Home » Customs & Trade, Exclusives, Ports/Terminals » BOC eyes 200 more firms for audit this year

At the customs audit seminar Q&A were Bureau of Customs assistant Commissioner Atty Vincent Philip Maronilla (left), head of the Bureau of Customs Post Clearance Audit Group, and tax consultant Atty Emer Aceron.

The Bureau of Customs (BOC) is looking to audit 200 companies under its second round of post-clearance audits starting August, according to assistant commissioner and Post Clearance Audit Group (PCAG) head Atty. Vincent Philip Maronilla.

The companies are mostly importers of goods imposed with higher excise taxes under the Tax Reform for Acceleration and Inclusion Law, such as tobacco firms; locators of Freeport zones; and traders reported to have suspicious operations, Maronilla told PortCalls in an interview on the sidelines of a recent forum on customs audit organized by PortCalls and Asia Customs & Trade in Subic Bay.

The new batch, and last one for this year, follows the 187 companies under the first group that were issued Audit Notification Letters (ANL) by PCAG last February, and whose audit period expires this month.

The post-clearance audit function, formerly called post-entry audit, was returned to BOC in 2016 after it was transferred to the Department of Finance (DOF) in 2014.

Customs Administrative Order (CAO) No. 01-2019, issued last January, implements the post-clearance audit function and Prior Disclosure Program (PDP) of BOC, pursuant to the Customs Modernization and Tariff Act (CMTA).

Under CAO 01-2019, within three years from the date of final payment of duties and taxes or from customs clearance, as the case may be, BOC may conduct an audit examination, inspect, verify, and investigate records pertaining to any goods declaration, including statements, declarations, documents, and electronically generated or machine-readable data.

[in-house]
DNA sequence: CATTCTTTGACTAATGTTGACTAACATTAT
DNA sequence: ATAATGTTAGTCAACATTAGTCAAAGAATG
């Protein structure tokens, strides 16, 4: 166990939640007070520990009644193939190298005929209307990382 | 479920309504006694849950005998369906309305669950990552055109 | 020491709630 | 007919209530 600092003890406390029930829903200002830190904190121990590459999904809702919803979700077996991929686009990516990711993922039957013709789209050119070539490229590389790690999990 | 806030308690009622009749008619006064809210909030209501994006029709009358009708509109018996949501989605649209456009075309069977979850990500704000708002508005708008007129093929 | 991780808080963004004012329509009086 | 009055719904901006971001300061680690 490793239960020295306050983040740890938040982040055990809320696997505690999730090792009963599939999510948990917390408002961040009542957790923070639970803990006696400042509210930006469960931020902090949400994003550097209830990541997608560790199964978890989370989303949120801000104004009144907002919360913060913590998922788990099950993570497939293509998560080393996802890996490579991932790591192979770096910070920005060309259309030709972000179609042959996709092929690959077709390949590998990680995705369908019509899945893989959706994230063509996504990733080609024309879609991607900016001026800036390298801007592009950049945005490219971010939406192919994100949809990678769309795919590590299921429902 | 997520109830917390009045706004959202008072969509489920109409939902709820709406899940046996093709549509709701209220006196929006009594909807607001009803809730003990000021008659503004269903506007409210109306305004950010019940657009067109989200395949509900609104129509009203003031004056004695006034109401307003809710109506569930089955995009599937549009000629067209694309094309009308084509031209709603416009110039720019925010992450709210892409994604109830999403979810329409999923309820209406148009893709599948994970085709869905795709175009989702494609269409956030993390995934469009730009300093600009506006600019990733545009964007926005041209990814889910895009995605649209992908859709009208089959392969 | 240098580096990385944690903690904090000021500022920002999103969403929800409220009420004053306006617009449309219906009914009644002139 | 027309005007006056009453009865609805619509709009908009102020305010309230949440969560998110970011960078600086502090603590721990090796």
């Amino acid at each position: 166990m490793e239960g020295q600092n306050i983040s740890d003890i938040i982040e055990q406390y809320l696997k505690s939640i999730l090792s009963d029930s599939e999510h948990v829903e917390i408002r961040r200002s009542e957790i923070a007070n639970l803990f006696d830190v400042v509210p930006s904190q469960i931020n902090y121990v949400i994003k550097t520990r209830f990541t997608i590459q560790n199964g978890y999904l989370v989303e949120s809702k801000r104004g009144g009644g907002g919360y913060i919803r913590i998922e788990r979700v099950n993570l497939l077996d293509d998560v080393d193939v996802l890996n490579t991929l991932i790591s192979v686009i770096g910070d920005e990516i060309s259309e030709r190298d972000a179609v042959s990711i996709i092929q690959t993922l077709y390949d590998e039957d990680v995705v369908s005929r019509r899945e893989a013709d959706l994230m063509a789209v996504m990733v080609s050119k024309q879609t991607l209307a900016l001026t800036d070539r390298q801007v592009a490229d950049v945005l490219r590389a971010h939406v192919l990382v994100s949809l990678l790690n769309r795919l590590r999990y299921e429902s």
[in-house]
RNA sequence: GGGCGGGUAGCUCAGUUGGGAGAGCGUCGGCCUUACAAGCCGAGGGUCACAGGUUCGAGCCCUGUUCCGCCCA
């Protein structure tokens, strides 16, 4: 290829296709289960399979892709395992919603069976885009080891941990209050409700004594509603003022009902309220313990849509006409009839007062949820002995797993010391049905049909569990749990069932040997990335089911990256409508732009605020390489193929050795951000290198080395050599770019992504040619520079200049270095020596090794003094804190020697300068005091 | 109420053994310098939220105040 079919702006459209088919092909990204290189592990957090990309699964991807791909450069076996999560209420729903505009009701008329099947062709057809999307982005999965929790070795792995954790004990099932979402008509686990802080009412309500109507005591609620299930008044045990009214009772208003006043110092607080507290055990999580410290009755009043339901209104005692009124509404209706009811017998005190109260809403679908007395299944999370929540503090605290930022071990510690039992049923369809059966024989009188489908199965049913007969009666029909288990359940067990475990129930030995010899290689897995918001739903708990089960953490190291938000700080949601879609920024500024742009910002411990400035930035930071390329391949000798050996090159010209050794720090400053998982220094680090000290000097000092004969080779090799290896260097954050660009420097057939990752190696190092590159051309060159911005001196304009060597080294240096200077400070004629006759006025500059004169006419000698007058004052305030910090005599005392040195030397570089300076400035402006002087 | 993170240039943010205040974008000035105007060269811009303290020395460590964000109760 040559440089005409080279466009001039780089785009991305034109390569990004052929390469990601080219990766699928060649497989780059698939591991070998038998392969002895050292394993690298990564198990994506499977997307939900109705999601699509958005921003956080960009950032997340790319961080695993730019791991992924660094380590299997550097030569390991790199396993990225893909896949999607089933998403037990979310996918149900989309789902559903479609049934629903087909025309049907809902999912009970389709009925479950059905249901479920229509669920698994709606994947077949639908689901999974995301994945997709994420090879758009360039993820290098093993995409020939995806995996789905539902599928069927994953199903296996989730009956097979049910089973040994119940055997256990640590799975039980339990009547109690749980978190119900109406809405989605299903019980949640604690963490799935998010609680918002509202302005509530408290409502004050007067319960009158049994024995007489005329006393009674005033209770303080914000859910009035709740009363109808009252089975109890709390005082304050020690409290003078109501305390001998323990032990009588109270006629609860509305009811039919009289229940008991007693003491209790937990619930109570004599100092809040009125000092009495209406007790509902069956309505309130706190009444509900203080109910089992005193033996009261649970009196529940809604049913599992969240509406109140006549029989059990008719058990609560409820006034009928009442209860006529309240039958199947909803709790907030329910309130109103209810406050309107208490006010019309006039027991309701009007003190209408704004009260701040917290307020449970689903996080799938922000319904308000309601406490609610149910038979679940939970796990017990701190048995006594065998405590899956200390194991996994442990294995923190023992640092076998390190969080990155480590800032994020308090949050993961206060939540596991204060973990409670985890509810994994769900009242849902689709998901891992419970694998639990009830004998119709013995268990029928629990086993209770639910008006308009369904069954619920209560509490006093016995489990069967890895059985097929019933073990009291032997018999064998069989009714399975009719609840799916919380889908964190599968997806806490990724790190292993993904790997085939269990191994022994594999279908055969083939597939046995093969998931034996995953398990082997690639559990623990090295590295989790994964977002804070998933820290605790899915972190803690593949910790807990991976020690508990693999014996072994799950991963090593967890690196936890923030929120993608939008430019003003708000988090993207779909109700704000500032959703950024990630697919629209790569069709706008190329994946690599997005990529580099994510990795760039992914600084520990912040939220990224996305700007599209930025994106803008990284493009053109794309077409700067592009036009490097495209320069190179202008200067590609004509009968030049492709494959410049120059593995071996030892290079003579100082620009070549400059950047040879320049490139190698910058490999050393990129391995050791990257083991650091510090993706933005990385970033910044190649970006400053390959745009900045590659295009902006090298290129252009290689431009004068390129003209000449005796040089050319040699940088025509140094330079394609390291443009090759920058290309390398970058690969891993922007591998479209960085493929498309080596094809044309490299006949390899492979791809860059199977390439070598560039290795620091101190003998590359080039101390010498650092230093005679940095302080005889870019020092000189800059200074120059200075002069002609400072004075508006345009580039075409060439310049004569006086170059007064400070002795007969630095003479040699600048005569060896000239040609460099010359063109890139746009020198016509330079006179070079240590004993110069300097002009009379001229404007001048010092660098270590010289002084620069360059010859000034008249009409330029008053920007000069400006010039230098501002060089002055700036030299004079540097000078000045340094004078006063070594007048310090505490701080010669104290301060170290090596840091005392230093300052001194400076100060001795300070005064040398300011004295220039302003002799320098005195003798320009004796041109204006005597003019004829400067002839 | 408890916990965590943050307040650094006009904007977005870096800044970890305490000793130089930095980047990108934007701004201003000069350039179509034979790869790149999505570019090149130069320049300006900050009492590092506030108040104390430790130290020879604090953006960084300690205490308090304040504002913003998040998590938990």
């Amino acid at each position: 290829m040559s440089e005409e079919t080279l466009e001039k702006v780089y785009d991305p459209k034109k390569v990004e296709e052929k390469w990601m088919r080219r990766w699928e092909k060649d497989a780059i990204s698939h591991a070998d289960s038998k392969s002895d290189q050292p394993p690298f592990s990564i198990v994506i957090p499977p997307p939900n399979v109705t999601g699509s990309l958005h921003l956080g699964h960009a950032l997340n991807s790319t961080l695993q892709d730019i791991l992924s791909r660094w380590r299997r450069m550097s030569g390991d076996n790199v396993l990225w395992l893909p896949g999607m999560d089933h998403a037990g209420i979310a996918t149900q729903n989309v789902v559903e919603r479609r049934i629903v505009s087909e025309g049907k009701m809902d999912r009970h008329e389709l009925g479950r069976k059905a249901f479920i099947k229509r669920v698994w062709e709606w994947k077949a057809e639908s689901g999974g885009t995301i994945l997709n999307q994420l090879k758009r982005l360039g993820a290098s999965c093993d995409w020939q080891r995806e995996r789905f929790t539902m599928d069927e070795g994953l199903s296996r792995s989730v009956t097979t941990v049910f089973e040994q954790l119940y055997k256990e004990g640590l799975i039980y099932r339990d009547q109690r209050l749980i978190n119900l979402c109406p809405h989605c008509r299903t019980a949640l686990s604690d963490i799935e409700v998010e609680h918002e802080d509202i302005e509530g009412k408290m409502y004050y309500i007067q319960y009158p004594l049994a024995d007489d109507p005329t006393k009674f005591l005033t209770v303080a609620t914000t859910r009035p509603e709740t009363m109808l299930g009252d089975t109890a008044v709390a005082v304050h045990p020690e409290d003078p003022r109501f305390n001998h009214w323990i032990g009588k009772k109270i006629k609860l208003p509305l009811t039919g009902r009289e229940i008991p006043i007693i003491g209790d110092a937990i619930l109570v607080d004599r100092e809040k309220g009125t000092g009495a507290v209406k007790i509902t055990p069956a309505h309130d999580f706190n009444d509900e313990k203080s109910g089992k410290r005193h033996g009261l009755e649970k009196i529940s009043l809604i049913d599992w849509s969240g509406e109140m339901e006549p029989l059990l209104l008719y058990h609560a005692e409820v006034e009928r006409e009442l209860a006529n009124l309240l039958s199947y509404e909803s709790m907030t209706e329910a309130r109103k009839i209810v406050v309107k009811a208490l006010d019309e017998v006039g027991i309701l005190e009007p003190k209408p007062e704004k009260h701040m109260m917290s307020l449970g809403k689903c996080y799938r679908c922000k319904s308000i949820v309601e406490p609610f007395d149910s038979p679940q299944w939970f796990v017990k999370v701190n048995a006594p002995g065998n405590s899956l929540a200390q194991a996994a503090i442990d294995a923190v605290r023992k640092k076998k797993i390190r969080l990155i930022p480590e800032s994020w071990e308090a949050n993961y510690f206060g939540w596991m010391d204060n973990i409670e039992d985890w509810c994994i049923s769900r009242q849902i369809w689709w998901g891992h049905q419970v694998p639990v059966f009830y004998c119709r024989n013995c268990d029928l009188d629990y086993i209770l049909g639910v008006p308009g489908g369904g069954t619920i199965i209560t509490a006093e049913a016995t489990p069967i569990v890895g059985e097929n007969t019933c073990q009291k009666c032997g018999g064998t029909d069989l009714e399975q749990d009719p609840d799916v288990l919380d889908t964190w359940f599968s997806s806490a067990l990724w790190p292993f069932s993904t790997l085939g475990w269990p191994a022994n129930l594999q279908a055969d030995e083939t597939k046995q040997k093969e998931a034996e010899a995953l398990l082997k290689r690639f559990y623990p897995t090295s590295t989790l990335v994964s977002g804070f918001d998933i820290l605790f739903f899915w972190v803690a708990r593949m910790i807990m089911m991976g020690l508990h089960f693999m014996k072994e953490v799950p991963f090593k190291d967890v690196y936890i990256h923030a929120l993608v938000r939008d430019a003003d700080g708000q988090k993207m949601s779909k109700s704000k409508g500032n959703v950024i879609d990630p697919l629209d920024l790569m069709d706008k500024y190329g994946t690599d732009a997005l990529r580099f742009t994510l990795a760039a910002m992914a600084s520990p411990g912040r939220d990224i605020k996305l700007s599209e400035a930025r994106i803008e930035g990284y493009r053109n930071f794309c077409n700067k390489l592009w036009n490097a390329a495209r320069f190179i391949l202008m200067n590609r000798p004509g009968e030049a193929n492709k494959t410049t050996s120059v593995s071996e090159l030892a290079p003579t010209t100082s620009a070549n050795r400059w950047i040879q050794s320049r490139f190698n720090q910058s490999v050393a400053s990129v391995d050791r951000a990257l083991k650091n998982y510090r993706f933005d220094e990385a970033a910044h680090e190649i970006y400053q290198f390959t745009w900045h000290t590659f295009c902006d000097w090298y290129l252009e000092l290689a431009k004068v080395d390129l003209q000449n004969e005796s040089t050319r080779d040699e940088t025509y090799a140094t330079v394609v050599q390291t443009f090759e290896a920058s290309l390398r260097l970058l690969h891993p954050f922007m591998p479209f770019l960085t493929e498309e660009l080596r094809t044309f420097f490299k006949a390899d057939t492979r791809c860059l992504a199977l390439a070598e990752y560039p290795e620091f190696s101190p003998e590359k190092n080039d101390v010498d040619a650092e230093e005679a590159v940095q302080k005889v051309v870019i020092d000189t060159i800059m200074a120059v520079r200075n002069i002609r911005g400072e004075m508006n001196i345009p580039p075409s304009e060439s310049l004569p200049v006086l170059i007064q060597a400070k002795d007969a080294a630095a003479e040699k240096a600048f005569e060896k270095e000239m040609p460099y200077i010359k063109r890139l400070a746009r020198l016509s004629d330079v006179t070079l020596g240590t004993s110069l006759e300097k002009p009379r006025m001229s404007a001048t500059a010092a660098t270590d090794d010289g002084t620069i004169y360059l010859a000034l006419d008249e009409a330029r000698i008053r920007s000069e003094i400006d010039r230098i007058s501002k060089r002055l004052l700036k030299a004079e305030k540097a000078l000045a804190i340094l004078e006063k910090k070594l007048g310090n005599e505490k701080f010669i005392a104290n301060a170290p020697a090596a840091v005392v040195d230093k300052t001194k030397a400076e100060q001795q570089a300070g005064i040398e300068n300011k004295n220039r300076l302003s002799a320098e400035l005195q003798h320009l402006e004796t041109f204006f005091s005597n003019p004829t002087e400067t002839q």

Such audit is intended to ascertain correctness of goods valuation and determine the possible liability of the importer for duties, taxes, and other charges, including any fine or penalty.

With many of the 187 companies issued ANLs availing of the PDP, Maronilla said PCAG has already collected around P1.2 billion in voluntary payments since audits began last February.

The collection, which excludes 20% interest and which may still go up when PCAG finalizes its audit findings, is already higher than the P950 million collected by the previous Post-Entry Audit Group in 2007.

“I think we’re set for a record-breaking year for post-clearance audit. We’ve already broken the record for the most collected (by the predecessor unit) but the goal is to quadruple (revenues). My goal is to collect at least P4 billion for this year,” Maronilla said, adding the target is attainable with the current pace in collection.

Asked if many companies under the first audit batch need to pay penalties, Maronilla said yes, but that “surprisingly, there are a lot also who were compliant.”

He emphasized that PCAG will not just punish the non-compliant, “but we will be rewarding as well with certificates of recognition those we’ve audited that were found to be compliant.”

He said most compliant companies in the first batch were big firms, not unusual since they “exercise diligence measures.”

Maronilla said the aim is to audit even more companies in the future, targeting 10% of BOC’s total number of accredited importers.

“But I also don’t want to exhaust our limited personnel to the point that efficiency would suffer,” he said.

PCAG only has 28 auditors but is hiring more now that the election ban has been lifted. The unit expects to increase its personnel to 68 by August, in time for the next batch of audits. Hiring will continue until the entire workforce reaches about 150 auditors. The target is to audit 500 companies in 2020 and 1,000 in 2021.

The PCAG chief advised companies to be “audit-prepared. Do your internal audit and arrange your documents in such a way that when you actually see the Audit Notification Letter, you are ready to present (necessary documents) to the Bureau of Customs.” – Roumina Pablo

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